Curious George



Generations have grown up devouring H.A. Rey's stories of a mysterious and peculiarly outfitted man and the lighthearted antics of his simian friend. And more than a few of us who grew up within TV signal range of Canada also watched the simple yet memorable 6-minute Curious George shorts on CBC, which made up a balanced part of our daily diet of children's television.

For George to come to the big screen in any way that's not as appropriately sweet and low-key would be a shame. It's bad enough what Jim Carrey and Mike Myers did to Dr. Seuss, and who wouldn't put it past Hollywood to take a sweet little monkey and transform him into a farting, burping CGI primate who participates in extreme sports, drives a Jeep and guzzles Mountain Dew?

Mercifully, there's none of that forced sense of cool in director Matthew O'Callaghan's long-awaited big screen version of Curious George, despite the movie's "Show me the monkey!" cheeseball marketing slogan. O'Callaghan and a team of writers that include Monsters, Inc. scribes Robert L. Baird and Dan Gerson have loyally adapted several of George's stories into a movie that's as suitable for toddlers as it is for their older sibs.

The vibrant, simple animation is hardly lavish; some scenes closely mirror H.A. Rey's black-and-white pages with just splashes of primary colors and spare backgrounds. A lot is left to the imagination, which suits George perfectly.

The story follows the Man with a Yellow Hat (whose name is Ted; who knew?) on an architectural hunt to find a lost idol that he hopes will bring in crowds needed to save his beloved museum from becoming a parking lot. Instead, he comes back with George. The monkey's playfulness helps stuffy Ted break out of his shell and ultimately save the museum.

The filmmakers give us a lot of Ted's backstory — their device for stretching George into a feature. Did we need to know that the Man in the Yellow Hat had job stress and a love life? File under too much information.

And yet, the filmmakers have captured what it is about George that makes him so beloved. He resists no impulse. If he sees a bucket of paint, he goes to town. If there's a button, he pushes it. If there's something to climb, he'll leap right up. Does he fret about what happens next? Heck no.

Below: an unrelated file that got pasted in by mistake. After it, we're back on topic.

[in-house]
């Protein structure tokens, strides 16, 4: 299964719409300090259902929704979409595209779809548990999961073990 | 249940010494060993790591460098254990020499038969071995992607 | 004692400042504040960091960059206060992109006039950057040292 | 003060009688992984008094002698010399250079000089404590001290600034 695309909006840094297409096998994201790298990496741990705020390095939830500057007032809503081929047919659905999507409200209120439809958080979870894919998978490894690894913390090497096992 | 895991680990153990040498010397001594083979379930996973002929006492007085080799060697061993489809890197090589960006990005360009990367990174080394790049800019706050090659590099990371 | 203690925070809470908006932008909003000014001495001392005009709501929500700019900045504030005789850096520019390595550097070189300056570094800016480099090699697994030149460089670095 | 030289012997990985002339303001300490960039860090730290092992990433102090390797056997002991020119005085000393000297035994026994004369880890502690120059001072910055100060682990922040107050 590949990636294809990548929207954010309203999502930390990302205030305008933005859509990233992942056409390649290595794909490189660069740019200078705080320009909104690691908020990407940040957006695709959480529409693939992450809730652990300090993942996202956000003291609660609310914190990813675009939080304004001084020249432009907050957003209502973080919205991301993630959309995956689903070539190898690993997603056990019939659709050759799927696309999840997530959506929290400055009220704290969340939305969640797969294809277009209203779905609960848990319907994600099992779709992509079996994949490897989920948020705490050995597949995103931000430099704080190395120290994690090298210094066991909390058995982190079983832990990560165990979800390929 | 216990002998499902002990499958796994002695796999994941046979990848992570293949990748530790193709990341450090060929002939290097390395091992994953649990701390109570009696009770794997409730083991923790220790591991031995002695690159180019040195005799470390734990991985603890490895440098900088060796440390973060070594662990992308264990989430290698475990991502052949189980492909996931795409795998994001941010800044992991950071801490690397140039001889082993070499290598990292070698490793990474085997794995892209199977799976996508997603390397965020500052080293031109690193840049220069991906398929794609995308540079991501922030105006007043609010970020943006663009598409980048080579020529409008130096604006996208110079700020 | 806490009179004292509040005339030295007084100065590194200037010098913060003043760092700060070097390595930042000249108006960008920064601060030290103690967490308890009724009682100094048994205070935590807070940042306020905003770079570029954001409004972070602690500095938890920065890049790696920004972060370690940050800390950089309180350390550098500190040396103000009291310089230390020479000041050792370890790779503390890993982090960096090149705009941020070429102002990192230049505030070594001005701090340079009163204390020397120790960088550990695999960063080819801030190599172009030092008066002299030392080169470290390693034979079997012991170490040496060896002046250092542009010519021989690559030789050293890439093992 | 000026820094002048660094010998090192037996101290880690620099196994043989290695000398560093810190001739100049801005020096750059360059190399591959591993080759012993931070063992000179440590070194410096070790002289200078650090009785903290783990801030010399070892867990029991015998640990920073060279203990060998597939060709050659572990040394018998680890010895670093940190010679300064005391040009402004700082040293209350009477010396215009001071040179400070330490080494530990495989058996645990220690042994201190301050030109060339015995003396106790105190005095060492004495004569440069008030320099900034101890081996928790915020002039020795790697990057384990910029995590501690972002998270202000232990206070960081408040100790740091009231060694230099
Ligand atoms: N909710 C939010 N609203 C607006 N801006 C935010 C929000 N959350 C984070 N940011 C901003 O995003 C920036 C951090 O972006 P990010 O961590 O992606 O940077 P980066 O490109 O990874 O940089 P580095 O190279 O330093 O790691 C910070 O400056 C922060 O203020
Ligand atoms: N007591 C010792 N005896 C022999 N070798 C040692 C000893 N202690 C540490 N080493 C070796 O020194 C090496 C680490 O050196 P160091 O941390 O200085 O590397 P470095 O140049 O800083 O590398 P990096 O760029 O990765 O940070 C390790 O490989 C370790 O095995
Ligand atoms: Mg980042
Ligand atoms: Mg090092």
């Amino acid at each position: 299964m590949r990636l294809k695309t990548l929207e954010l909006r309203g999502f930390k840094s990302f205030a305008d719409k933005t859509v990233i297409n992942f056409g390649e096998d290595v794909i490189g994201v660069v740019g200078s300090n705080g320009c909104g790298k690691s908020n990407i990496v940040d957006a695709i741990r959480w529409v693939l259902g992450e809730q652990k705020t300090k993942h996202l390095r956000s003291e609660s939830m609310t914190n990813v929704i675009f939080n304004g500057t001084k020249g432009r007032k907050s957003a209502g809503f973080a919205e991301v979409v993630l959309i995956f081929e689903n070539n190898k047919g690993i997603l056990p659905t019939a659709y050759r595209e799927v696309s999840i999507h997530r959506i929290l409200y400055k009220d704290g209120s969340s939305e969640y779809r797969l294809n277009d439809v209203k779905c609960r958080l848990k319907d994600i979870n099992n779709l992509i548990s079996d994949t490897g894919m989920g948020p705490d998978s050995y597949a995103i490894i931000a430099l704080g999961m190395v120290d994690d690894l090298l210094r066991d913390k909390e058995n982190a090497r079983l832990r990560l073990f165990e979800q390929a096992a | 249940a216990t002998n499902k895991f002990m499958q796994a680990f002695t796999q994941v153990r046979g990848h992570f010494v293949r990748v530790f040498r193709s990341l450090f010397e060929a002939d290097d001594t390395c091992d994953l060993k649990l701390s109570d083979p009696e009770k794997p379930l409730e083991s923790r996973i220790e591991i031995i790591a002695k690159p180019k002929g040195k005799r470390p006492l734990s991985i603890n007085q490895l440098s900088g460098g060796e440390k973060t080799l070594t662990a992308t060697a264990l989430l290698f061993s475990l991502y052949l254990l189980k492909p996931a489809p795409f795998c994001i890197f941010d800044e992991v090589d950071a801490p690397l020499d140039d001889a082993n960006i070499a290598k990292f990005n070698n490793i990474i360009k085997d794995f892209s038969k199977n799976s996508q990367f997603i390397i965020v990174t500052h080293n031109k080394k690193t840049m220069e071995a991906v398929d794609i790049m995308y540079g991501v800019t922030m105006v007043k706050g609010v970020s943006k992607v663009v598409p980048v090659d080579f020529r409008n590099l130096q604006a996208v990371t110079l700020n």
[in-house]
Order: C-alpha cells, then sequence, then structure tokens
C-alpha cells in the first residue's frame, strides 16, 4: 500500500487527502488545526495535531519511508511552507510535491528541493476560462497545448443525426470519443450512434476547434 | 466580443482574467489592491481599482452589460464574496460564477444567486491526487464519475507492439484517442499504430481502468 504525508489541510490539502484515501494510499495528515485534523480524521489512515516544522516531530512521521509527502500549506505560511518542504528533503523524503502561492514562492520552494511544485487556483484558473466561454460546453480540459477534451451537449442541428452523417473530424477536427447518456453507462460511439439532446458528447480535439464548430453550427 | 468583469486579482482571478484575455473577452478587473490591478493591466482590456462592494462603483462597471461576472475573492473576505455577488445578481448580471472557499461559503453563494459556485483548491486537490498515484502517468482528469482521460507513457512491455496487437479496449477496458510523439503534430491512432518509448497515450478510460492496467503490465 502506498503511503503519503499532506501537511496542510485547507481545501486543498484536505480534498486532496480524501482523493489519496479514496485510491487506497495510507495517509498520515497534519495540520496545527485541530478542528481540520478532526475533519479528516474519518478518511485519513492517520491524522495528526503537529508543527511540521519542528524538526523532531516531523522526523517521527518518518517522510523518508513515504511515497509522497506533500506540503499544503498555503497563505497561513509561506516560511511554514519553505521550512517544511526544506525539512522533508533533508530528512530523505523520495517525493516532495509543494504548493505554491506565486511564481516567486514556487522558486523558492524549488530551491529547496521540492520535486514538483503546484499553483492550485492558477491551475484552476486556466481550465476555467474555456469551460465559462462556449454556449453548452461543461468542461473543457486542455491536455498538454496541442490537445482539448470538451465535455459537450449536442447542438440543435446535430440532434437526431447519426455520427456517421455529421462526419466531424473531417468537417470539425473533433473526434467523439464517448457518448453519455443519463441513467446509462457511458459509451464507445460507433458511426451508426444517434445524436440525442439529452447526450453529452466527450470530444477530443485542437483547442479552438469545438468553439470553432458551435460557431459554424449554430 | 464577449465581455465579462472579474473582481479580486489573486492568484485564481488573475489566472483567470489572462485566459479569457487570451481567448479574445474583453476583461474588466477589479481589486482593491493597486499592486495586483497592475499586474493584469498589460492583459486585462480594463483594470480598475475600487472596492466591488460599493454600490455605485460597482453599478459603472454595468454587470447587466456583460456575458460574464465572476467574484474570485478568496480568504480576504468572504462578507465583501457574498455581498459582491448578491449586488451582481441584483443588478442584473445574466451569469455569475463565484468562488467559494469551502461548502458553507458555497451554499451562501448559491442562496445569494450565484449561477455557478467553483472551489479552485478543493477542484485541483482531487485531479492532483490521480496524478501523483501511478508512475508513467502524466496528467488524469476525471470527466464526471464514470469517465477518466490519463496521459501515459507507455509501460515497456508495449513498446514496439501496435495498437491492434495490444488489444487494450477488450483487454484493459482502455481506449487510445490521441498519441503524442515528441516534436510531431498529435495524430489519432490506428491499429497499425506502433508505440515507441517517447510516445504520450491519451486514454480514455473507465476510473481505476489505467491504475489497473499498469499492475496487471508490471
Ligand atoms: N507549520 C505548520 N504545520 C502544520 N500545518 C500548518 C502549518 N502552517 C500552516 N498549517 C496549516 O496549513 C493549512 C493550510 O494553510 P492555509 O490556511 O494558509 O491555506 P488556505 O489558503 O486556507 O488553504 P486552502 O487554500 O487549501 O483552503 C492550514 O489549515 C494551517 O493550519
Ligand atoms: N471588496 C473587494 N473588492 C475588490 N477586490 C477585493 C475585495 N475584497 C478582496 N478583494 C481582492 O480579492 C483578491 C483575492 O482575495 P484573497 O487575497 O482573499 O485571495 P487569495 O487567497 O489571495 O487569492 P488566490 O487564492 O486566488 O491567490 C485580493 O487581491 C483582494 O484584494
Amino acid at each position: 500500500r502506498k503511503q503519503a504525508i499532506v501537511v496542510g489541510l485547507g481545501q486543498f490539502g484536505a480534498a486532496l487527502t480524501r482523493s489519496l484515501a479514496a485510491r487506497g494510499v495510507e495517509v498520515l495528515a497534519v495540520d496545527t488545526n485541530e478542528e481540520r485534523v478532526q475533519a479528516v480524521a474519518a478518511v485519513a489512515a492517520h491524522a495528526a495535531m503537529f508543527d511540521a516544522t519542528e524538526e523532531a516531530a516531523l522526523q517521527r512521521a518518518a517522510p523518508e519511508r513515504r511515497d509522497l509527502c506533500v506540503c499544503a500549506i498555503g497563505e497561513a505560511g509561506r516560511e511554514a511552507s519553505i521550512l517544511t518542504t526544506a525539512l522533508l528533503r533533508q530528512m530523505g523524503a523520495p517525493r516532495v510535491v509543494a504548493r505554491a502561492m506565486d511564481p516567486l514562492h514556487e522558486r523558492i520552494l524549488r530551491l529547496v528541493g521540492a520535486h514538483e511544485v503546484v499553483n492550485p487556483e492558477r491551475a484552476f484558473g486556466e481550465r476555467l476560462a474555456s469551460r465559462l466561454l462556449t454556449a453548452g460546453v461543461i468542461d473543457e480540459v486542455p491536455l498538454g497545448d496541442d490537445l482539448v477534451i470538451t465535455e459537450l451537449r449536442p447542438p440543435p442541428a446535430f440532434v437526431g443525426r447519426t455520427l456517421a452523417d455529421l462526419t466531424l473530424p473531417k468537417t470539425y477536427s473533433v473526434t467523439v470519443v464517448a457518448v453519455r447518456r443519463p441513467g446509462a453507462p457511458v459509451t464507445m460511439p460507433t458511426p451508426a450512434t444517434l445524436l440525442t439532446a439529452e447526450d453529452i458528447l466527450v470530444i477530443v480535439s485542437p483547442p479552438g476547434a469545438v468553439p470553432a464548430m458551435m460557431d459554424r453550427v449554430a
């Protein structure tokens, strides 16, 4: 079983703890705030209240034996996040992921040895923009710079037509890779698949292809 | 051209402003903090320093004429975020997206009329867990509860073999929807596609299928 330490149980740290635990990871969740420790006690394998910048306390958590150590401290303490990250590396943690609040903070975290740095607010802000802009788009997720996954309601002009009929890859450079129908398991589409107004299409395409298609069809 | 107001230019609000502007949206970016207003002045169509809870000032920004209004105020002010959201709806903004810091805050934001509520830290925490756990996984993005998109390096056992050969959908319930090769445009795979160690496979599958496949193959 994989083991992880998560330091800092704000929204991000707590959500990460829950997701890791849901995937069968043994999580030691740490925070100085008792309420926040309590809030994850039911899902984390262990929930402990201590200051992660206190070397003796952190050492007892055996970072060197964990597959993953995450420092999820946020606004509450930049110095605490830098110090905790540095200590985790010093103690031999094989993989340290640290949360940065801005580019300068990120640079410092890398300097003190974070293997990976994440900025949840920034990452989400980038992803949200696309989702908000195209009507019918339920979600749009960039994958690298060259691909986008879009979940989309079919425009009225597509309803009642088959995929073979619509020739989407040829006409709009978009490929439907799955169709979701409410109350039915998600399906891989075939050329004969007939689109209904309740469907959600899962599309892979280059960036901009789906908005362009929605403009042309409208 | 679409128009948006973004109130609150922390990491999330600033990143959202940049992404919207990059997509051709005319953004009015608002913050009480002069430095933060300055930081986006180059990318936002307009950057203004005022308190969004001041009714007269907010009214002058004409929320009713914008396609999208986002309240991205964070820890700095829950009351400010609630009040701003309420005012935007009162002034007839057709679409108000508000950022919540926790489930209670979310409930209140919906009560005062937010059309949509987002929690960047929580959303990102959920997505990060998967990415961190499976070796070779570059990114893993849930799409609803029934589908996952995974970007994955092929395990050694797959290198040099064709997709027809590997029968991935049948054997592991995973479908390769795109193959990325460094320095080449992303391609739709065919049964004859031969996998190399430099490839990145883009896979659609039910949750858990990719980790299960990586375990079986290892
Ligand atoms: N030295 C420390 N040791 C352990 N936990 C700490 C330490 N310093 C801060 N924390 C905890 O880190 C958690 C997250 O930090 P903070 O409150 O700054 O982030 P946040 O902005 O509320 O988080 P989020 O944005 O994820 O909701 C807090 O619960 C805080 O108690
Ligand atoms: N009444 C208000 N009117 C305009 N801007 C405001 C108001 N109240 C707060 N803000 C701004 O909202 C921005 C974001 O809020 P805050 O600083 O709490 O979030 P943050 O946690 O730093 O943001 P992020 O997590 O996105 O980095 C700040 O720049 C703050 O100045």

The monkey is so insanely cute, he even upstages Will Ferrell, whose voice work as Ted shows uncharacteristic restraint. He plays Ted so straight, in fact, that it'd be easy to mistake him for a Greg Kinnear-type if you didn't know any better.

It's George's adventurous, childlike exuberance — whether floating off with balloons, flying to the moon or just playing peek-a-boo — that made H.A. Rey's books so endearing. Likewise, O'Callaghan and company bring the silly, silent, slapstick chimp to the screen with just the right spirit of mischief and mirth.

Clare Pfeiffer Ramsey writes about film for Metro Times. Send comments to

We welcome readers to submit letters regarding articles and content in Detroit Metro Times. Letters should be a minimum of 150 words, refer to content that has appeared on Detroit Metro Times, and must include the writer's full name, address, and phone number for verification purposes. No attachments will be considered. Writers of letters selected for publication will be notified via email. Letters may be edited and shortened for space.

Email us at

Support Local Journalism.
Join the Detroit Metro Times Press Club

Local journalism is information. Information is power. And we believe everyone deserves access to accurate independent coverage of their community and state. Our readers helped us continue this coverage in 2020, and we are so grateful for the support.

Help us keep this coverage going in 2021. Whether it's a one-time acknowledgement of this article or an ongoing membership pledge, your support goes to local-based reporting from our small but mighty team.

Join the Metro Times Press Club for as little as $5 a month.